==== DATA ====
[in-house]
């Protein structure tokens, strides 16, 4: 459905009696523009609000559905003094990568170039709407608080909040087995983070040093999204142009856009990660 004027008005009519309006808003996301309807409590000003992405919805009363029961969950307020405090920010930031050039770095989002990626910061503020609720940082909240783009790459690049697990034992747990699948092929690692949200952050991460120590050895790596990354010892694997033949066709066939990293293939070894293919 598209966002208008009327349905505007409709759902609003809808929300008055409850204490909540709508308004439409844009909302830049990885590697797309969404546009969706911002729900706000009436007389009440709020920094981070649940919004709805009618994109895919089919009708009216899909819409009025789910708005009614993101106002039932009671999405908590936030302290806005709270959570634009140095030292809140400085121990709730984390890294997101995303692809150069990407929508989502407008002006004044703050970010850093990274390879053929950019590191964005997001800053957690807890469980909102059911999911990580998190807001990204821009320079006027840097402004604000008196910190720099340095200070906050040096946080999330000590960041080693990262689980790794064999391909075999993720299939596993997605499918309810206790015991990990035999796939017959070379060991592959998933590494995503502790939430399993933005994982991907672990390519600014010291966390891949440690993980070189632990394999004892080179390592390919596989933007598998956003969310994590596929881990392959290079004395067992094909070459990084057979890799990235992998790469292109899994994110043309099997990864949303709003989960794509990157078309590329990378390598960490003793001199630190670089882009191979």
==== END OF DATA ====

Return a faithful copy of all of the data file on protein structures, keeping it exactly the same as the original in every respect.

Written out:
[in-house]
């Protein structure tokens, strides 16, 4: 459905009696523009609000559905003094990568170039709407608080909040087995983070040093999204142009856009990660 004027008005009519309006808003996301309807409590000003992405919805009363029961969950307020405090920010930031050039770095989002990626910061503020609720940082909240783009790459690049697990034992747990699948092929690692949200952050991460120590050895790596990354010892694997033949066709066939990293293939070894293919 598209966002208008009327349905505007409709759902609003809808929300008055409850204490909540709508308004439409844009909302830049990885590697797309969404546009969706911002729900706000009436007389009440709020920094981070649940919004709805009618994109895919089919009708009216899909819409009025789910708005009614993101106002039932009671999405908590936030302290806005709270959570634009140095030292809140400085121990709730984390890294997101995303692809150069990407929508989502407008002006004044703050970010850093990274390879053929950019590191964005997001800053957690807890469980909102059911999911990580998190807001990204821009320079006027840097402004604000008196910190720099340095200070906050040096946080999330000590960041080693990262689980790794064999391909075999993720299939596993997605499918309810206790015991990990035999796939017959070379060991592959998933590494995503502790939430399993933005994982991907672990390519600014010291966390891949440690993980070189632990394999004892080179390592390919596989933007598998956003969310994590596929881990392959290079004395067992094909070459990084057979890799990235992998790469292109899994994110043309099997990864949303709003989960794509990157078309590329990378390598960490003793001199630190670089882009191979």